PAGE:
The abuse seems to be at the hand of a very strong person. This could have been the stepfather, a male head of an orphanage, or even a tyrannical priest at the nearby home for "wayward" girls. Were there any priests at that home? Not much is mentioned about that place, but it would have been easy enough to keep the child hidden there, and carry the body to the discovery site. What kind of reputation did the home have as far as the quality of care of its residents? Were there ever any reports of sexual abuse or suicide attempts at the home?

When I read the synopsis of the case, I felt that the Good Shepherd Sisters should be looked at more closely. Here in Ireland they ran several centers for wayward girls at that time. These places were called 'Magdalene Laundries' and have in recent times been the subject of controversy and shame for the nuns. If you found a record of a nun or nuns transferred from Ireland to the Philadelphia convent at that time, then you might want to check into archives from their Irish records and look for possible links to criminal behavior which might suggest a pattern. The 'Magdalene Laundries' are synonymous with abuse of children in Ireland at that time.

We are unaware of any reports of child abuse, sexual abuse, or suicide attempts at the Good Shepherd School.


I believe that the real mother tried to leave her boy with the Good Shepherd Sisters but they brushed her off, saying, "this isn't an orphanage." Then the mother's boyfriend murdered the boy. I'll bet that it's documented somewhere in the bowels of the then school for wayward girls. The mother may have lived there during her pregnancy. I walk my dogs up that stone trail alot. But I don't see the trees or hear the birds. It all feels unnatural. By the way, narcotics police should find several pretty sophisticated marijuana plantations if they've got two good eyes.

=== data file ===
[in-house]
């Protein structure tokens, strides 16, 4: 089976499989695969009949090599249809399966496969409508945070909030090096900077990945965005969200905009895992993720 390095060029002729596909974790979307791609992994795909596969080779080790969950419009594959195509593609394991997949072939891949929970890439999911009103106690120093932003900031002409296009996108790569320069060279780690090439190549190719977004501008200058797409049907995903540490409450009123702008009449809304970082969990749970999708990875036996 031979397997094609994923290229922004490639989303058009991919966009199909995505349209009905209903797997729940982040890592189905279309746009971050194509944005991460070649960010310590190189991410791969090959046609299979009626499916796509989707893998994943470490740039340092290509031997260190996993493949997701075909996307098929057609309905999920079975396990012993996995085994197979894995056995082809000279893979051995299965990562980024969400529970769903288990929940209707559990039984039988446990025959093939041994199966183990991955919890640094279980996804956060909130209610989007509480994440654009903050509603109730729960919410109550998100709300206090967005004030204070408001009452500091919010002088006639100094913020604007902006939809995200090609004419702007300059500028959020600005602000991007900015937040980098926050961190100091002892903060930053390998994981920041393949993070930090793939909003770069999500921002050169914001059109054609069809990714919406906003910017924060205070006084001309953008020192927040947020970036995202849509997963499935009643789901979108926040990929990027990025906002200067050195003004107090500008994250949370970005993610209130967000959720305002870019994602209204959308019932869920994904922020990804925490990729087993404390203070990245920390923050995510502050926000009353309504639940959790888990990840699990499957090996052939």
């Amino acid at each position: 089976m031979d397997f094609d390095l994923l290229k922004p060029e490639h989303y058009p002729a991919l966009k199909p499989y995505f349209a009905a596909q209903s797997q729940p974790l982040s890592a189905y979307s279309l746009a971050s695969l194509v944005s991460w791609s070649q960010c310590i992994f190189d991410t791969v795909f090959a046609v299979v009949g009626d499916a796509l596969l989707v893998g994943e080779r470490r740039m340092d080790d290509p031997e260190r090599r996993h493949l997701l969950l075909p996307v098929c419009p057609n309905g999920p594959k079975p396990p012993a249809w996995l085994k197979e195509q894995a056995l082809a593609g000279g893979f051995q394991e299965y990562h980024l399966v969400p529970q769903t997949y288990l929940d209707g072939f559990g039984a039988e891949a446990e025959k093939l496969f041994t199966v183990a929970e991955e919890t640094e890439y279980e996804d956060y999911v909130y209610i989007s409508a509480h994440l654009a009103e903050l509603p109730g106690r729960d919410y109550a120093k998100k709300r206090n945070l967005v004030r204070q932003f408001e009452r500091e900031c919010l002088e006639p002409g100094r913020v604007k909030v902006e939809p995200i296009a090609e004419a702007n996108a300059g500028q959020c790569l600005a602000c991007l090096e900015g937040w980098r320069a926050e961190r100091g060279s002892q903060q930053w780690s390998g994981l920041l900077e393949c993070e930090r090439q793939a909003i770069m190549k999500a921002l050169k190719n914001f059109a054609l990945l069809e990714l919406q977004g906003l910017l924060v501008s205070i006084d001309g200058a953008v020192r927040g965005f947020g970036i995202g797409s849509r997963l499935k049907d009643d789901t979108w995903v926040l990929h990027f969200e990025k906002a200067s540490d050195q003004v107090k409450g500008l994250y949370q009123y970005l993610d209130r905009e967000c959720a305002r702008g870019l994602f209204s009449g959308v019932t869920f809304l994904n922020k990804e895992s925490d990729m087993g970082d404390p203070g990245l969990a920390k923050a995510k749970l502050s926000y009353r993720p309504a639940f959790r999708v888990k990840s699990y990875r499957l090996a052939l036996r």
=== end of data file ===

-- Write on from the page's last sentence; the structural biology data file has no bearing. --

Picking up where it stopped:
Thank you for your input. Unfortunately, there is no evidence to support the theories that you've put forward. Due to its close proximity to the discovery site, the Good Shepherd School was thoroughly investigated by Philadelphia homicide detectives. The detectives established that there was no link whatsoever between that facility and the unknown boy.


This is the first I have ever heard or read about this case. It completely intrigues me and I have spent several hours reading about it. I did not notice any investigation into the possibility that someone from the Girls' home may have been involved. Sure, they may be nuns, but look, I am a Christian and have made many mistakes in my life. Just because someone wears a costume, it does not necessarily make them the character. Maybe one of the nuns got pregnant; Priest confidentiality; no one talks; maybe one of the students....just some thoughts....


I am an employee at CORA services here in northeast Philadelphia. This past Sunday I saw the program Cold Case and the episode entitled �The Boy in the Box�. In watching the program, I was struck with the fictional similarities to CORA, and the Sisters of the Good Shepherd School. (I am not originally from Philadelphia and was not alive when the actual incident took place). Upon coming to work yesterday and telling my colleagues about the show, I was told by many that grew up in the area that the story was true, and that the boy was found here. I found your web site, and looking at the pictures see that the boy was indeed found here on our property at CORA. While I sadly cannot add anything to the investigation, I thought you would like to know that the property is now being developed, and that the Sisters have sold the parcel in the pictures to the Holy Redeemer Health System. Currently, only the part of the property fronting Verree Road is being developed (by us here at CORA), but the back is slated for construction by this summer. The image of this little boy haunts me, being a parent myself. I hope you someday are able to solve this case.